Despite the financial shockwaves emanating from Wall Street, engine and avionics manufacturer Honeywell Aerospace sees a strong appetite for business airplanes in the next 10 years based on results of its newly released 17th annual market forecast.
Cessna Citation Sovereign
Calling it one of the most complex design efforts ever undertaken in the field of avionics, Honeywell engineering executives were popping champagne corks last month in celebration of the freshly issued FAA papers certifying the Primus Epic integrated avionics system.
In those first 100 years, the human race soared from Kill Devil Hills, N.C., to the moon and back, and the corporate aircraft eventually became the boardroom and the office. But as NBAA gathers in central Florida for the second year in a row–and just two years removed from 9/11– security and access to airports and airspace have taken on new urgency and meaning.
Ongoing software integration problems are forcing at least two airframe manufacturers into the unenviable position of having to stretch aircraft certification schedules to give Honeywell engineers time to troubleshoot a variety of technical issues that are manifesting themselves in the Primus Epic avionics system.
Cessna received FAA certification of the Citation XLS+ on June 2. New features of this upgraded version of the Excel/XLS series include Rockwell Collins Pro Line 21 avionics, fadec-controlled Pratt & Whitney Canada PW545C engines, seven-knot faster maximum cruise speed, extended nose contour and expanded seat widths. Deliveries of the $11.595 million XLS+ should begin by year-end.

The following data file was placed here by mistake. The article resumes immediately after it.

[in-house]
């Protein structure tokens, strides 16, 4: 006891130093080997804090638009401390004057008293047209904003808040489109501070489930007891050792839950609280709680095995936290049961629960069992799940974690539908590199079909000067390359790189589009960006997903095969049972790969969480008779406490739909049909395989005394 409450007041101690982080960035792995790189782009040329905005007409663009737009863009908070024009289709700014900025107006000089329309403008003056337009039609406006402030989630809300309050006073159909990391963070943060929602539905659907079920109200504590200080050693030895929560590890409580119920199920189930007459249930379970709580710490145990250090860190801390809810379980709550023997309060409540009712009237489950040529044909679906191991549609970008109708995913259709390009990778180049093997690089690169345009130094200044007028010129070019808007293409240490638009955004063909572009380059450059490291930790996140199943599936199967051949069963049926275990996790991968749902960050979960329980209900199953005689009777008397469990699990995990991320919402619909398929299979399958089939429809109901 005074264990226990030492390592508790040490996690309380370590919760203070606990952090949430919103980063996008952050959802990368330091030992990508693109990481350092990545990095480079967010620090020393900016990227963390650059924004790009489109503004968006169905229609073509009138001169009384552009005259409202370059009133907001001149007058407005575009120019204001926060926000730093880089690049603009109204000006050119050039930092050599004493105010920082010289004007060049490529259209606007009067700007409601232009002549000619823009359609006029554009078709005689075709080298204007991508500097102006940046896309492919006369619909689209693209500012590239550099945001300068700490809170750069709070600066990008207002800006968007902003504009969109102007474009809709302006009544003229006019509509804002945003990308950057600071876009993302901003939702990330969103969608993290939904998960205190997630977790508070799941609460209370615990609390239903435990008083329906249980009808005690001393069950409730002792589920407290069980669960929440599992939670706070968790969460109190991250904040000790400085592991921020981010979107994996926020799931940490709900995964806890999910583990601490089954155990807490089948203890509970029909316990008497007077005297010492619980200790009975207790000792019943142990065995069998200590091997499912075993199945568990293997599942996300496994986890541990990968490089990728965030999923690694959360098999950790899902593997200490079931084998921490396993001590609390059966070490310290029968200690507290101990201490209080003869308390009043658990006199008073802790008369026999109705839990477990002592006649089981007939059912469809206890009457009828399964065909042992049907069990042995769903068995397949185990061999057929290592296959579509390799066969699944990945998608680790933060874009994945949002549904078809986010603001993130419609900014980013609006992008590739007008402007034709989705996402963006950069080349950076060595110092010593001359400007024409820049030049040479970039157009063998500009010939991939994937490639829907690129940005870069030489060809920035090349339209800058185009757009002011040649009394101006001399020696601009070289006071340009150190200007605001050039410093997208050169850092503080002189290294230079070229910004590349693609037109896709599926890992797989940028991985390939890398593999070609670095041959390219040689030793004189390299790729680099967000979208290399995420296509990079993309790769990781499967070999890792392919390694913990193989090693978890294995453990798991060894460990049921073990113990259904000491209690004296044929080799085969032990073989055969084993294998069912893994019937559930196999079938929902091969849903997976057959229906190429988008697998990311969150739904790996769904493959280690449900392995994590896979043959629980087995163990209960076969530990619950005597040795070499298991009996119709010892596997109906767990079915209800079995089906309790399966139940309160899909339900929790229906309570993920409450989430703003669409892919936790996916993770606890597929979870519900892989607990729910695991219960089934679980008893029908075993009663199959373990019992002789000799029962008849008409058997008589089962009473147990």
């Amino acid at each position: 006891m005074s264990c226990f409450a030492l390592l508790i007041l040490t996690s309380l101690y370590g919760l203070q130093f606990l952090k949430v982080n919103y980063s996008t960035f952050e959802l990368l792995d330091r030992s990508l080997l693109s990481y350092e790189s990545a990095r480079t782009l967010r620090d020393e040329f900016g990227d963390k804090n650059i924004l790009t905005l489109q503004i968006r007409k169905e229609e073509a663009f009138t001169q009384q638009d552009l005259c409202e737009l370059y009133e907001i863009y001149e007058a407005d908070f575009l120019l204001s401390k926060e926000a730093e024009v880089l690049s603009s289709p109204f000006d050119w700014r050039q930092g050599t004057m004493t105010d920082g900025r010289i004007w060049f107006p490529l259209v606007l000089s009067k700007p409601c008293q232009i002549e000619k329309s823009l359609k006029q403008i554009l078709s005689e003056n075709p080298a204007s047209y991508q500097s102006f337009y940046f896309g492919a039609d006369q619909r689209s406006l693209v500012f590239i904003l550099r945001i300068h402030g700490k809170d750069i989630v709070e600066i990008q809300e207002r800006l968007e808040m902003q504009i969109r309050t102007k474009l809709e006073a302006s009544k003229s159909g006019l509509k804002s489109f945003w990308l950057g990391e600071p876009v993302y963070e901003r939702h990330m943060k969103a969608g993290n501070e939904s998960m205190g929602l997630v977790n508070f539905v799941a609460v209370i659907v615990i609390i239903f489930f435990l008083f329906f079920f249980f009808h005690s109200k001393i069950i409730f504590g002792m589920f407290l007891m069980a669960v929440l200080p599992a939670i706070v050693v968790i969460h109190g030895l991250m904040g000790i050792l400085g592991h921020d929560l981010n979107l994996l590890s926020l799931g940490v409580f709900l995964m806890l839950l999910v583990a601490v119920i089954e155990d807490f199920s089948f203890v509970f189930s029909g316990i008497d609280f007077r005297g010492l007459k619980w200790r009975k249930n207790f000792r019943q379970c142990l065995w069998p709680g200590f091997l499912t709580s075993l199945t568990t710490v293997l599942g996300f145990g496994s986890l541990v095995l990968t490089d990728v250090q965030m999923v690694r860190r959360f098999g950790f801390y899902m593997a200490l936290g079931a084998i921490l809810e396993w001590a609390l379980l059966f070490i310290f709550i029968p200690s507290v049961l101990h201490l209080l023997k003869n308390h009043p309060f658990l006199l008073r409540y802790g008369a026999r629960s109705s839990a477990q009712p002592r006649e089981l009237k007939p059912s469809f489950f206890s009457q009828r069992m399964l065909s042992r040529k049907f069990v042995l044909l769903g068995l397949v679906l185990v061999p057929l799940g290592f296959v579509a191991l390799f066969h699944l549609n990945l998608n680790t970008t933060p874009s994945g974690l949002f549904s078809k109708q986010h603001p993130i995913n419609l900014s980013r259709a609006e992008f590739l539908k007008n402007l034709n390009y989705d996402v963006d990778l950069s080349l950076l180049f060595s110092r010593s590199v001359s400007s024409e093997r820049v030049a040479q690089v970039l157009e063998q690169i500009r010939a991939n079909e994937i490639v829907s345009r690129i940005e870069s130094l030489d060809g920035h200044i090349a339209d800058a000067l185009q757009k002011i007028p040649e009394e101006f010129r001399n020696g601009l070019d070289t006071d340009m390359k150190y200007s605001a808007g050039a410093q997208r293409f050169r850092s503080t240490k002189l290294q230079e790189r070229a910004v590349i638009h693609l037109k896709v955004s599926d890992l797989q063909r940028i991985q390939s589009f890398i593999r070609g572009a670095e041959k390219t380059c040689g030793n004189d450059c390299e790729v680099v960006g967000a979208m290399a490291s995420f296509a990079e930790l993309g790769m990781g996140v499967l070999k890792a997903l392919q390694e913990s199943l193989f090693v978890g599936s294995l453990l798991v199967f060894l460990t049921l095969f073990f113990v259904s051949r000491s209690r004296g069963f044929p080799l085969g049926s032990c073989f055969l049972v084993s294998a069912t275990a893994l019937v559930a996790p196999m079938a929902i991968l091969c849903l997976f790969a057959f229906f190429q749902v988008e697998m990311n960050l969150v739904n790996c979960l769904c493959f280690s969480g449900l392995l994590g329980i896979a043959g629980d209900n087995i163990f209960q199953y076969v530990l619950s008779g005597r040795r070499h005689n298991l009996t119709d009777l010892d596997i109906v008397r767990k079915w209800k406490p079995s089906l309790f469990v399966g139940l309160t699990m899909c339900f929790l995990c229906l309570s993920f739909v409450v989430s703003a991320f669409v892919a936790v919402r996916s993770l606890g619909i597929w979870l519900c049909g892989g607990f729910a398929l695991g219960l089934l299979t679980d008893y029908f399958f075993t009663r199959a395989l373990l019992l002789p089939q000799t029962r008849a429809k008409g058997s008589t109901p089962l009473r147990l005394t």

Precision Pattern of Wichita, a subsidiary of DeCrane Aircraft’s Cabin Management Group, has been selected by Cessna Aircraft to provide cabinetry for the Citation Sovereign and the recently announced Citation CJ3. PPI (Booth No. 1133) provided the cabinetry for both the Sovereign and CJ3 mockups at NBAA (Booth No. 5277), including galleys, closets, entertainment cabinets, storage cabinets, tables, arm ledges, bulkheads and vanity assemblies.
“To date, all major milestones have been completed on or ahead of schedule,” noted Cessna Citation Sovereign senior product director Brad Thress. “This week’s NBAA Convention is the Sovereign’s first public appearance, and we are proud to show it with a completed interior and exterior.”
Wichita-based Cessna Aircraft is continuing to make progress on the development and certification activities of its super-midsize Citation Sovereign. Announced at the 1998 NBAA Convention, the Pratt & Whitney Canada PW306C-powered Sovereign will have an NBAA IFR range exceeding 2,500 nm (two crew and eight passengers), an mtow of 29,250 lb, a 454-kt max cruise speed and a 47,000-ft ceiling.
On April 28 Cessna rolled out the first production version of the XLS+, the latest version of the Citation that entered production in 1998 as the Excel. The first production XLS+ was scheduled to receive exterior paint and interior installation after the rollout, while the two flight-test XLS+s continue flying toward mid-year FAA certification and deliveries by the end of the year.
FlightSafety International plans a $2.5 million, 28,600-sq-ft expansion to its Cessna Learning Center in Wichita to enable the addition of simulators for the Citation Excel, Citation X and the new Citation Sovereign now under development. The expanded facility also will have space for two more simulators. Construction was expected to start soon. Currently, the Cessna Learning Center has 10 simulators.